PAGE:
• Culture Shock: Health WorkersBeginning Resolution PhaseSeeking to learn, making friends, becoming participant and observer as much as possibleCharacterised by the return of the sense of humour?Brink and Saunders: Transcultural Nursing: A book of Readings, Prentice Hall, Toronto 1976Increased ability to predict the actions and reactions in situationsAbility to function in more culturally appropriate ways

  • Culture Shock: Health Workersthen the worker may achieve:Effective Function Phaseas comfortable in the new setting as the old. Disadvantage may include reverse culture shock when he goes homeReverse Culture Shock PhaseMay need debriefing. Ideally the worker should become as comfortable in one culture as the other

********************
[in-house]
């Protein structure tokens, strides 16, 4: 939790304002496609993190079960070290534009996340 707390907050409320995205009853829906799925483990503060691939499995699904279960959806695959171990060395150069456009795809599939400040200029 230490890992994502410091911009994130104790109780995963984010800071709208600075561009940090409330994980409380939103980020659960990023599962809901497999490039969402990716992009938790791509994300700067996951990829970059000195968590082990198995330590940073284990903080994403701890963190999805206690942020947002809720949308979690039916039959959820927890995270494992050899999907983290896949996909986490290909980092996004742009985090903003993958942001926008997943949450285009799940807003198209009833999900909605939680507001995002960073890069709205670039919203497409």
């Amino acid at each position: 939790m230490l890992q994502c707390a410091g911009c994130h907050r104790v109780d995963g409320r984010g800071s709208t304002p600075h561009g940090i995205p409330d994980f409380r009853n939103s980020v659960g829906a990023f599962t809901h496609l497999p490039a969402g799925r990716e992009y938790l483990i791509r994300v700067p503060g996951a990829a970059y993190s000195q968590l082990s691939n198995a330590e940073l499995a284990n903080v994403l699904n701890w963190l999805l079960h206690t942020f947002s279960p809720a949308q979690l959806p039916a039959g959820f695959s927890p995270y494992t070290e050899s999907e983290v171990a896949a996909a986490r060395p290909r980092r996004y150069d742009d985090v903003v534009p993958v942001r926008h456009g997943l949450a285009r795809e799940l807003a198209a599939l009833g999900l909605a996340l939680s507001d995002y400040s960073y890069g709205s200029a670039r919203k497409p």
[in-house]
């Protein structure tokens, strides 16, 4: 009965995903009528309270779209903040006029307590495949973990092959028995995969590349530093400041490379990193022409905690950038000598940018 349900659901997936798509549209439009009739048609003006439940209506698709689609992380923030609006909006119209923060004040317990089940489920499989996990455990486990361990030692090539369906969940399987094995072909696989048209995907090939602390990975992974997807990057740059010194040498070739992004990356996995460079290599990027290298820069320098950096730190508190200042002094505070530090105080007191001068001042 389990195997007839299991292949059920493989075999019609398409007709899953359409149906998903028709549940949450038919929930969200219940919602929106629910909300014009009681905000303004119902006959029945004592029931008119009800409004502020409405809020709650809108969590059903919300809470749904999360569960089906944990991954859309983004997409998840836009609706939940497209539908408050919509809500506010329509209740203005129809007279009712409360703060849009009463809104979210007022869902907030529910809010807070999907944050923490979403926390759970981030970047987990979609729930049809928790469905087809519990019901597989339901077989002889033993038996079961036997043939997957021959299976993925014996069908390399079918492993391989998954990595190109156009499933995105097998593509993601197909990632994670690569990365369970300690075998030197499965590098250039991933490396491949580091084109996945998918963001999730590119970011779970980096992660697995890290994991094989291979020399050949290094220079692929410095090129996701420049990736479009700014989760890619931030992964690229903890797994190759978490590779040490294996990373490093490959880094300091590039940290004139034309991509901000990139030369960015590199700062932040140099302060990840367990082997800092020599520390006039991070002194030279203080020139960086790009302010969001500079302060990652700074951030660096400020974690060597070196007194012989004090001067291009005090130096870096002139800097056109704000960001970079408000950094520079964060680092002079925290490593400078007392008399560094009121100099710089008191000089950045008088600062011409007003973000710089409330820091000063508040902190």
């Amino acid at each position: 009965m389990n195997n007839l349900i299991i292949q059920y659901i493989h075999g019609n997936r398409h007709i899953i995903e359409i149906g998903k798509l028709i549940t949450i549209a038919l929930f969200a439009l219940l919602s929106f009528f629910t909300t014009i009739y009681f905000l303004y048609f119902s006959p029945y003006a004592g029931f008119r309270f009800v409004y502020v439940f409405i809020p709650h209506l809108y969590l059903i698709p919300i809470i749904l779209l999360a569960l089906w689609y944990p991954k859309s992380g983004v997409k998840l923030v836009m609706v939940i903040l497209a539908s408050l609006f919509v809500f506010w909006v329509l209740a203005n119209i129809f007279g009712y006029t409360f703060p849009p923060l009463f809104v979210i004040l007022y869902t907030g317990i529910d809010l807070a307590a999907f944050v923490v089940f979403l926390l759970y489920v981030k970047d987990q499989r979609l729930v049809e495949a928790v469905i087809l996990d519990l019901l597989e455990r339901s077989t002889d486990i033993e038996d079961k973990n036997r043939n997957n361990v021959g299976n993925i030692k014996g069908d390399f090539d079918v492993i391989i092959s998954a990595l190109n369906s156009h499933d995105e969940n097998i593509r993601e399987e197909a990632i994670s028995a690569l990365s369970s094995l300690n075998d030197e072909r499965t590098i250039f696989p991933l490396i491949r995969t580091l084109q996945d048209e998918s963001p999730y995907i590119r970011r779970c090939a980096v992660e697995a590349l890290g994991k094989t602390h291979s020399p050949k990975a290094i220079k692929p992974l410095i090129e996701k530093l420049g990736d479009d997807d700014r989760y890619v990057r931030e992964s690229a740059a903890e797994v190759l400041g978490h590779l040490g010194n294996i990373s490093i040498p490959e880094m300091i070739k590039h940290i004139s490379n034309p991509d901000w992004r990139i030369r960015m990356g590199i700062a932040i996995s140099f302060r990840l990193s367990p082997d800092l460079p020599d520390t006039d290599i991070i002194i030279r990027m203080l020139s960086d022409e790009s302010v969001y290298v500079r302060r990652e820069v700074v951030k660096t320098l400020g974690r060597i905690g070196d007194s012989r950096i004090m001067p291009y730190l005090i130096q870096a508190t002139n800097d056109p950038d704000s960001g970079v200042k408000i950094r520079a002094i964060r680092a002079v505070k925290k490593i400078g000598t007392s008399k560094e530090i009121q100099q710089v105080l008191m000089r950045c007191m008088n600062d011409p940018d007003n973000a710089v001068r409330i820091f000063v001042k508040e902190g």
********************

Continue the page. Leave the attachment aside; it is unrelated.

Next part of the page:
• Culture Shock: StressorsCommunicationverbal and nonverbalcomplexity of ideasrules and conventionsacceptable behaviour and etiquette (respect especially to children and the elderly)Promises and what they mean (sometimes there is the need not to say no, while at the same time not to say yes!)(I call that Eastern Standard Koori Time)

  • Culture Shock: StressorsMechanical DifferencesThings are different in the bush.Power GasElectricity TelephoneWaterShopsMovies

  • Culture Shock: StressorsIsolationCultural IsolationSocial isolationProfessional isolation